The Aylesbury derives its name from the town of Aylesbury in Buckinghamshire, where it was bred as a white table duck in the eighteenth century and used in increasingly large numbers to supply the London market. The white plumage was valued for quilt filling and the pale skin contributed an attractive carcass. This light colouration is evident in the pink bill colour that continues to be a key characteristic of the breed.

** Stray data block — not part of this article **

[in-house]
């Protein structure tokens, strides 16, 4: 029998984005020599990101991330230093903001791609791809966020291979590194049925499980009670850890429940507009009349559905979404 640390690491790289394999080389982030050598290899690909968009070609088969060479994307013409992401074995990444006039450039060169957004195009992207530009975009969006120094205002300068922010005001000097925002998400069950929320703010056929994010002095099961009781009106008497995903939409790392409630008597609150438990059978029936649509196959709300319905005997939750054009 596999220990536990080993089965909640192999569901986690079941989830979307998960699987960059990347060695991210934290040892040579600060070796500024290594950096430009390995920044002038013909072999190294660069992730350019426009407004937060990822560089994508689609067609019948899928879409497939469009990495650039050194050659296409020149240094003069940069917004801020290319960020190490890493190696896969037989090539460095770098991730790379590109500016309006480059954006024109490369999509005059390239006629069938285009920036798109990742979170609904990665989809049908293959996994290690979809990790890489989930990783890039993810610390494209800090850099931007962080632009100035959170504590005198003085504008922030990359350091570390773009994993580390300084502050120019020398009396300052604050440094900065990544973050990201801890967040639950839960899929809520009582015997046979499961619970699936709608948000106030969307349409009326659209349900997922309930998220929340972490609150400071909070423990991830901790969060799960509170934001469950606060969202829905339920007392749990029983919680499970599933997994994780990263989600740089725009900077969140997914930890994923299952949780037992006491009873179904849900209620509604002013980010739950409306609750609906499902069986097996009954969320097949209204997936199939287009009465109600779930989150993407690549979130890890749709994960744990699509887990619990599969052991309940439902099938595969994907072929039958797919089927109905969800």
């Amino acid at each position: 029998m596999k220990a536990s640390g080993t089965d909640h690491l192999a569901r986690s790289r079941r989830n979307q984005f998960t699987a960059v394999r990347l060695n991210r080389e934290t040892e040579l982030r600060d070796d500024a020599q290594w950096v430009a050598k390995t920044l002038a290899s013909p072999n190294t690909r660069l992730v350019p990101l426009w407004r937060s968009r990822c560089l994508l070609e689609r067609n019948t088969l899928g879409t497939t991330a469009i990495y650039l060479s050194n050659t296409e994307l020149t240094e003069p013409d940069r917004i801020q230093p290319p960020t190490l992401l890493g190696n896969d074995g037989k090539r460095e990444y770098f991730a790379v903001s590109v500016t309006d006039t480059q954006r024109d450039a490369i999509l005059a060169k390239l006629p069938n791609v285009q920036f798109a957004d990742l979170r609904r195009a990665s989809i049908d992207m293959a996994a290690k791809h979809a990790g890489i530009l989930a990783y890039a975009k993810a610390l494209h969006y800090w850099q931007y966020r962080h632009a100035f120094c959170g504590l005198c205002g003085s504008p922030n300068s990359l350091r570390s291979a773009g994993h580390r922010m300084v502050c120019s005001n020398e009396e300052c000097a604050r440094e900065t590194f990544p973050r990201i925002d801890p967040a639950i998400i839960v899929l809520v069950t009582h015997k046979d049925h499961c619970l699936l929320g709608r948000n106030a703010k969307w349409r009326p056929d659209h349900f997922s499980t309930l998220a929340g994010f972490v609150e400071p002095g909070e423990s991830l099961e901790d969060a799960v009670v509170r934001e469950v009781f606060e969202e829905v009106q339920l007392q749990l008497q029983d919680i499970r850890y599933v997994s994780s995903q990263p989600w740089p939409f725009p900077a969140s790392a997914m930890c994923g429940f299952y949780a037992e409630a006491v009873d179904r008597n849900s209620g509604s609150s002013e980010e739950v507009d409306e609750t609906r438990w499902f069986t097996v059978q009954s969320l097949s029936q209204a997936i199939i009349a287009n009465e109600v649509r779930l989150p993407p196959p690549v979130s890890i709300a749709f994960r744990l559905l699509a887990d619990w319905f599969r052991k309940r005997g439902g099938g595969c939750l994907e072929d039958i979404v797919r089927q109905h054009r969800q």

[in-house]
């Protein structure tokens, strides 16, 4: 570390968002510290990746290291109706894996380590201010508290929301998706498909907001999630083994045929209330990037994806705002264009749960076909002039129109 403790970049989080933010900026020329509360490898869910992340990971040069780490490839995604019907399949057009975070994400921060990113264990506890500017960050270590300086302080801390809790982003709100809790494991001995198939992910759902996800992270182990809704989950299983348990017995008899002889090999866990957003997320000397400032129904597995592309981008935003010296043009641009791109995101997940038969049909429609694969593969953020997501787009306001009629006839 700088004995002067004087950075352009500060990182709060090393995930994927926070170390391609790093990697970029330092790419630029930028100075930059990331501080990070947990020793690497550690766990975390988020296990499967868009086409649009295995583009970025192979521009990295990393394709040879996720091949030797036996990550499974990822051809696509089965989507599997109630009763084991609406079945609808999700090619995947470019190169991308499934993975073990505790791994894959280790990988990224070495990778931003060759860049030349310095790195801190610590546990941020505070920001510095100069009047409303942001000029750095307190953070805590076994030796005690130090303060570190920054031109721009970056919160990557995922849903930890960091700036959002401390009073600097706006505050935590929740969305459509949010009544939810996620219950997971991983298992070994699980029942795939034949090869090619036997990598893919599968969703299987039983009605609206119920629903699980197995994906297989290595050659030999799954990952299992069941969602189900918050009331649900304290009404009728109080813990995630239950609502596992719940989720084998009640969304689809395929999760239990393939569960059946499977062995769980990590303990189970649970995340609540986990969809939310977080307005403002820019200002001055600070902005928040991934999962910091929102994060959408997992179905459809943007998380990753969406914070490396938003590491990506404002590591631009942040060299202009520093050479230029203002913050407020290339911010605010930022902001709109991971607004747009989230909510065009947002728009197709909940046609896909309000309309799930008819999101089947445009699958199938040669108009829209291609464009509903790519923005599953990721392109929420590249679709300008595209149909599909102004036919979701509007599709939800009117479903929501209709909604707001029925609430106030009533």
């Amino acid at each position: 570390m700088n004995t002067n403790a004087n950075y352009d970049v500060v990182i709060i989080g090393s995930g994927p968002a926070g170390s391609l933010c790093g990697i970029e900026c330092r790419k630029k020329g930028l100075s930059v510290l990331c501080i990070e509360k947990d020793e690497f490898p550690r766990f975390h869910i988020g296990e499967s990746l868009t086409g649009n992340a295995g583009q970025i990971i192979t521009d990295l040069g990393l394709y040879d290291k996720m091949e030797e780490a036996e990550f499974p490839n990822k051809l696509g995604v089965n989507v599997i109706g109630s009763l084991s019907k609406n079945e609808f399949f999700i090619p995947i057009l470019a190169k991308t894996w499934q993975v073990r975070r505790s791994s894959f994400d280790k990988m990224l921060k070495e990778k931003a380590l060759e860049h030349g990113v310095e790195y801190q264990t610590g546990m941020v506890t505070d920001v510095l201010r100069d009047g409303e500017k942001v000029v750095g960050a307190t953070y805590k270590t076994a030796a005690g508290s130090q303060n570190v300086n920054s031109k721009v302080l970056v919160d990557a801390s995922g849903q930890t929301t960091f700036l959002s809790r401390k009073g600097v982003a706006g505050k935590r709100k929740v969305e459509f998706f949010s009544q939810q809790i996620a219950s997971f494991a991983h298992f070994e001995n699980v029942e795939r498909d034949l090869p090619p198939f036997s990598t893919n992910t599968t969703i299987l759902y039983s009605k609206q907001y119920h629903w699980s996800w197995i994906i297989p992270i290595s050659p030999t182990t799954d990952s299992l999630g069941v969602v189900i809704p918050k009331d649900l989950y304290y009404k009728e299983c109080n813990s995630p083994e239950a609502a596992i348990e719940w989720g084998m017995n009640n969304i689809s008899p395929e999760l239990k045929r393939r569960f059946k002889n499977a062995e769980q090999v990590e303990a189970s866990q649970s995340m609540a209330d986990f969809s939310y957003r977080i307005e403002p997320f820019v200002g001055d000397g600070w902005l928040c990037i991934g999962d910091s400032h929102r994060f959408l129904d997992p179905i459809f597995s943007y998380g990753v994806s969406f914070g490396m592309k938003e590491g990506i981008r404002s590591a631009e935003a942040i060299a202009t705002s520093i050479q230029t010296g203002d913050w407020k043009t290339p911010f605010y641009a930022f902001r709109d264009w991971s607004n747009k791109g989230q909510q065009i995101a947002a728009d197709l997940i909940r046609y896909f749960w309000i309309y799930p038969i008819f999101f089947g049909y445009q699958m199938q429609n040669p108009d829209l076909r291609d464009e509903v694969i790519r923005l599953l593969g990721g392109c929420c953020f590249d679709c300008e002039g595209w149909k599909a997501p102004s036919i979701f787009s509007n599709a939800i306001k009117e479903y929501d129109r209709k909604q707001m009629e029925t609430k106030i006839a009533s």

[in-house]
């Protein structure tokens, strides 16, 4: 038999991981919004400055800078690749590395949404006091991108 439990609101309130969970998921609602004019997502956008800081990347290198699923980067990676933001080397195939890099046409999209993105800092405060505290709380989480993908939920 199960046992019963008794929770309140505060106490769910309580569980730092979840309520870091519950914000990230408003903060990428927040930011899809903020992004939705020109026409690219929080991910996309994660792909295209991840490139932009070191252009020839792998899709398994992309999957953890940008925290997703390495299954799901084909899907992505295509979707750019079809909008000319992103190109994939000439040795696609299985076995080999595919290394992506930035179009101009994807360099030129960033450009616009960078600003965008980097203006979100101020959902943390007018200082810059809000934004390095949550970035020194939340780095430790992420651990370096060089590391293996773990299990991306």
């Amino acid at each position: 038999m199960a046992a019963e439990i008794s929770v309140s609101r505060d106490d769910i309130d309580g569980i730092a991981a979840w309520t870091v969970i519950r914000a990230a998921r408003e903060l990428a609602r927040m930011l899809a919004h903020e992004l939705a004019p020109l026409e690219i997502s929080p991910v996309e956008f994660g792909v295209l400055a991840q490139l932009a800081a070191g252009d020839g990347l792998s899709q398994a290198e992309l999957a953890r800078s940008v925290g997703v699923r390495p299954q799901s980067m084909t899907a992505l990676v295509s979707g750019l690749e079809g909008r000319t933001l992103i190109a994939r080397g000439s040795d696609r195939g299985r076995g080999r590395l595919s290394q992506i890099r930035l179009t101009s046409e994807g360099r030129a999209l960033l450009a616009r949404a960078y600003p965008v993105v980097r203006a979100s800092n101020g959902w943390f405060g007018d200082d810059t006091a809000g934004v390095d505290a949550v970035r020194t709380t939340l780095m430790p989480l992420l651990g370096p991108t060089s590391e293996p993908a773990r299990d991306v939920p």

The Aylesbury was a leading waterfowl exhibit in the first National Poultry Show held at the London Zoological Gardens in June 1845. This was the beginning of live poultry exhibitions, and it was the Victorian stress on size that led to the development of the modern Aylesbury with its pronounced keel and long, pink bill. It was standardised in 1865.